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North, South Korea agree to hold families’ reunion as planned

Warring neighbours North and South Korea on Friday agreed that they would hold a reunion for families divided by the Korean War as planned.

The two sides also agreed to stop exchanging verbal insults and to continue their nascent dialogue at a convenient date.

“Agreement was reached today after North Korea accepted our position that the family reunion event is important … as the first step to build trust,” South Korea’s chief talks delegate Kim Kyou-Hyun said.

The announcement was made by Seoul which came after rare, high-level talks between the two countries ended earlier today.

The decision came even as North Korea raised alarm over overlapping South Korea-US military drills.

“South and North Korea agreed to hold the reunion of separated families as scheduled,” South Korea’s chief delegate to high-level talks with the North, Kim Kyou-Hyun, told reporters.

The families reunion has been scheduled for February 20-25 at the North’s Mount Kumgang resort.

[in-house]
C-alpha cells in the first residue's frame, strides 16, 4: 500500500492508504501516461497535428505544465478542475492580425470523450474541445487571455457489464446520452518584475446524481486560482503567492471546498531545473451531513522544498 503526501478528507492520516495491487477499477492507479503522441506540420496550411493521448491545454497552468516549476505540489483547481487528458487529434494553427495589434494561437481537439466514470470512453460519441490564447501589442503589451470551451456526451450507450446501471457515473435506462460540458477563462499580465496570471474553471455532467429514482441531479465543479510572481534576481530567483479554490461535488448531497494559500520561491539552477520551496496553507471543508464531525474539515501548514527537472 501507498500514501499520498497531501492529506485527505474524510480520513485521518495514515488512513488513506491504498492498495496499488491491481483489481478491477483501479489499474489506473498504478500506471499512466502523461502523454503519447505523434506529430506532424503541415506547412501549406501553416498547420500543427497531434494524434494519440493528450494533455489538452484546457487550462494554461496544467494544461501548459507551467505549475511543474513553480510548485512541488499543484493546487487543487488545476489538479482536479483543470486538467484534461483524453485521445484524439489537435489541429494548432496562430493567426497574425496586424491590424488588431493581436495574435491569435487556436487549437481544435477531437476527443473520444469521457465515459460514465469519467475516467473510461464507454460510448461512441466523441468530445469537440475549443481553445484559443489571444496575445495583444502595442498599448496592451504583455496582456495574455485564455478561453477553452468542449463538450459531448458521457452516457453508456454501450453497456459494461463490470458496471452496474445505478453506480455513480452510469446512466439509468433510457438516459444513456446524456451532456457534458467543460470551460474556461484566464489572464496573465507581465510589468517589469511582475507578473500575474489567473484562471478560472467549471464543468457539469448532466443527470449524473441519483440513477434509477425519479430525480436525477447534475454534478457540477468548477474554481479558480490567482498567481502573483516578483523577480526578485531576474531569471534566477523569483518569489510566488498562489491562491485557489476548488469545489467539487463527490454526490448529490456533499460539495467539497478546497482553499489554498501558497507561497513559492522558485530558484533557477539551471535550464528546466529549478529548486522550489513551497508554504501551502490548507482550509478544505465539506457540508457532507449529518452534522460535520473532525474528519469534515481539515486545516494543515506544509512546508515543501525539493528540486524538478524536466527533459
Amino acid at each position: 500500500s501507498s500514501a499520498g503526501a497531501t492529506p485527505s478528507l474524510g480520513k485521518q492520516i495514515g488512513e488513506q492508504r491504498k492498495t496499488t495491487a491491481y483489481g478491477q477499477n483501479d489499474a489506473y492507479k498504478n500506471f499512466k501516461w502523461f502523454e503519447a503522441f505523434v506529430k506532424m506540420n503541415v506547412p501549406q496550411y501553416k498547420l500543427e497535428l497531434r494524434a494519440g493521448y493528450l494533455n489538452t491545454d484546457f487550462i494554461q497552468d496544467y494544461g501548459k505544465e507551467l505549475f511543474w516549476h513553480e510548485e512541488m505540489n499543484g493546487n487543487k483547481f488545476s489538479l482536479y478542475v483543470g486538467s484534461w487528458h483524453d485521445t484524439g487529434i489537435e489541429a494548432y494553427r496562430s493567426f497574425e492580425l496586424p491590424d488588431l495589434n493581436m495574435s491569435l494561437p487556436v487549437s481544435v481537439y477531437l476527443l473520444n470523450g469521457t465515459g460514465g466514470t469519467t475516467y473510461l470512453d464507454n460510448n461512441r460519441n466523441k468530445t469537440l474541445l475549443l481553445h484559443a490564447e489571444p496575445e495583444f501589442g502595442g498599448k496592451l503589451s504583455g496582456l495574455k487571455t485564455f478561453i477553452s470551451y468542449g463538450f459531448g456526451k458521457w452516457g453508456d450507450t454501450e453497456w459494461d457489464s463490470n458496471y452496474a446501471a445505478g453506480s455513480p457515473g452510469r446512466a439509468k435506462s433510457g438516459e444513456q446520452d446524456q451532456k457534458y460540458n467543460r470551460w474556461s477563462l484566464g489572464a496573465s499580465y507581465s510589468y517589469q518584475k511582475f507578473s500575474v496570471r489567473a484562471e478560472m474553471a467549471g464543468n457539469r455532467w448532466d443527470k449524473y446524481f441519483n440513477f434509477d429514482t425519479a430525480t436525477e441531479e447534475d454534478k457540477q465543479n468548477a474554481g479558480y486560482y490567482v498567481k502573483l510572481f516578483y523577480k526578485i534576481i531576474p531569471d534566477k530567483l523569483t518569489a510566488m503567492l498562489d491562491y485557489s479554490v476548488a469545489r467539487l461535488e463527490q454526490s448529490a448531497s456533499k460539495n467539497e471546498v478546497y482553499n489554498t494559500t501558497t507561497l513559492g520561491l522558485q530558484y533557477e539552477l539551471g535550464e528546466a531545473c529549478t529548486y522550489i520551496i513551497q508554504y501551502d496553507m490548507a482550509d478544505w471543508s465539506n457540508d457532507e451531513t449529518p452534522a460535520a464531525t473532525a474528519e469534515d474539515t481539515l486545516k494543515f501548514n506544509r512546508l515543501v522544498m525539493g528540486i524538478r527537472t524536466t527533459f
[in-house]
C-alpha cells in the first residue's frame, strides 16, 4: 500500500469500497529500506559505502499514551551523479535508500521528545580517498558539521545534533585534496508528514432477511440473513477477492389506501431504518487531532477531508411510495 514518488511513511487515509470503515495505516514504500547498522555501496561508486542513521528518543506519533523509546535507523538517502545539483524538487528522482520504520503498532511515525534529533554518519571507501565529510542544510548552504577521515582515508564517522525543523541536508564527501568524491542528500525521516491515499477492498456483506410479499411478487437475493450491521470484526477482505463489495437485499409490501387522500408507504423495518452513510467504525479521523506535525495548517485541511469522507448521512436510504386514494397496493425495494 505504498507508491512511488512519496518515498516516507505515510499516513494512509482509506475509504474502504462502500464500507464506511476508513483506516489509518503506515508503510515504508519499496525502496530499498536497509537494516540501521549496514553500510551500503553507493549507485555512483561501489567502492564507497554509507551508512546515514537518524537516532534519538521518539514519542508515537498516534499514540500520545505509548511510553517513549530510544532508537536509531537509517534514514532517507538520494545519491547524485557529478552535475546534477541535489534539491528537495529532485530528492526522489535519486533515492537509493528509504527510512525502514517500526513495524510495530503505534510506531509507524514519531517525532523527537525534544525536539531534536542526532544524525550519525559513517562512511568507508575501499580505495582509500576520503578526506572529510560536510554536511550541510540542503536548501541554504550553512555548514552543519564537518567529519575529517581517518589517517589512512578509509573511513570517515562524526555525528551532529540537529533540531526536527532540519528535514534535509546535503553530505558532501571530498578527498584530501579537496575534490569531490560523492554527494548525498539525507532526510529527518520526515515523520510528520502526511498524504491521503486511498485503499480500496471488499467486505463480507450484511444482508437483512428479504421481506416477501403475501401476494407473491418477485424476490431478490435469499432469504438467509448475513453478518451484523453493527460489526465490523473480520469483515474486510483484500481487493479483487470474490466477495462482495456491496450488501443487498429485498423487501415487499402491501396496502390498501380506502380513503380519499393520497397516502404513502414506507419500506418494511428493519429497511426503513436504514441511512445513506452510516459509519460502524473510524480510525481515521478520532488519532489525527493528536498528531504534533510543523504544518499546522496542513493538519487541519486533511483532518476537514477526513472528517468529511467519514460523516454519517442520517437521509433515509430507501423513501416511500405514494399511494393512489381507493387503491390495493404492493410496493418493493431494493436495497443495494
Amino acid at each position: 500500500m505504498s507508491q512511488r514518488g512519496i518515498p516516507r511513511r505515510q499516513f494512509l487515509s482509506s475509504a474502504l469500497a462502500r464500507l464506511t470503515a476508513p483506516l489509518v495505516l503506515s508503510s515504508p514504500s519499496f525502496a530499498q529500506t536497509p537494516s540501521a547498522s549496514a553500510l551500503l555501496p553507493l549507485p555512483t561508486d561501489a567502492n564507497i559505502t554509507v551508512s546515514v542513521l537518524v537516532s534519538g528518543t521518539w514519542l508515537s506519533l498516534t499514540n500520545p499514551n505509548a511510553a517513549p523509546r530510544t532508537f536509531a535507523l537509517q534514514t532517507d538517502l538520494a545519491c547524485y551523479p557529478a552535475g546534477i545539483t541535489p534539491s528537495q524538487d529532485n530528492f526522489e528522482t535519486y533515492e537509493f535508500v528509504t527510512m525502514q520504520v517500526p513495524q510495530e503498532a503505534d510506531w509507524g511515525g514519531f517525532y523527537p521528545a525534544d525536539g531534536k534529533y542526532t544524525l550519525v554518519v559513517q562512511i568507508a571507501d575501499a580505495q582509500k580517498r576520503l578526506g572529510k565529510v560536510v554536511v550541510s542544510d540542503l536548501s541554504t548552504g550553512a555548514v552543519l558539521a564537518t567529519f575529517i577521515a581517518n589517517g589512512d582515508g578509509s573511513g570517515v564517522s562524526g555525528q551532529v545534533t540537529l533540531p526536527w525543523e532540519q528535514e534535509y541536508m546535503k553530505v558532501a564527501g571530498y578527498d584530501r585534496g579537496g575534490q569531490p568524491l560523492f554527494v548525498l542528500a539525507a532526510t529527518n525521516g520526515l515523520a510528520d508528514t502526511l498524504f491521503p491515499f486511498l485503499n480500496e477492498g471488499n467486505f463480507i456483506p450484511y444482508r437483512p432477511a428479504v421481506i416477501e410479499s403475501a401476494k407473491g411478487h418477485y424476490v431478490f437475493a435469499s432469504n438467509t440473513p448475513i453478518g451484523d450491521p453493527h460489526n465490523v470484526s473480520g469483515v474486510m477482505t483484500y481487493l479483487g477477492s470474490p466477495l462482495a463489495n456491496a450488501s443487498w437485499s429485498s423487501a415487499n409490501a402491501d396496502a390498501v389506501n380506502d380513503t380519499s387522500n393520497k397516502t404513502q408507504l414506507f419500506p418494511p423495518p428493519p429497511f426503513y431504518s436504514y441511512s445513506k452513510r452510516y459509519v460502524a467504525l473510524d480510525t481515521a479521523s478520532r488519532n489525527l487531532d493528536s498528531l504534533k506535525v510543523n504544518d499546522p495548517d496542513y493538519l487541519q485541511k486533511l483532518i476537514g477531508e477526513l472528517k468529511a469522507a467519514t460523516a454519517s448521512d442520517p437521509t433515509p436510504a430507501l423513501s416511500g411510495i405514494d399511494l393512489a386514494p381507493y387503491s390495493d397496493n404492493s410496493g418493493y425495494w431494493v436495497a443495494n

According to the South’s Unification Ministry, the meeting took place in the border truce village of Panmunjom. A total of two relatively short sessions have taken place, on Wednesday and Friday.

The two rounds mark the highest level North-South talks for seven years.

North Korea had earlier insisted that the South must postpone the February 24 start of its annual military drills with the United States until after the reunion is over.

The talks were the first substantive follow-up to statements by the leaders of both countries — South Korean President Park Geun-Hye and the North’s Kim Jong-Un — professing a desire for improved inter-Korean ties.

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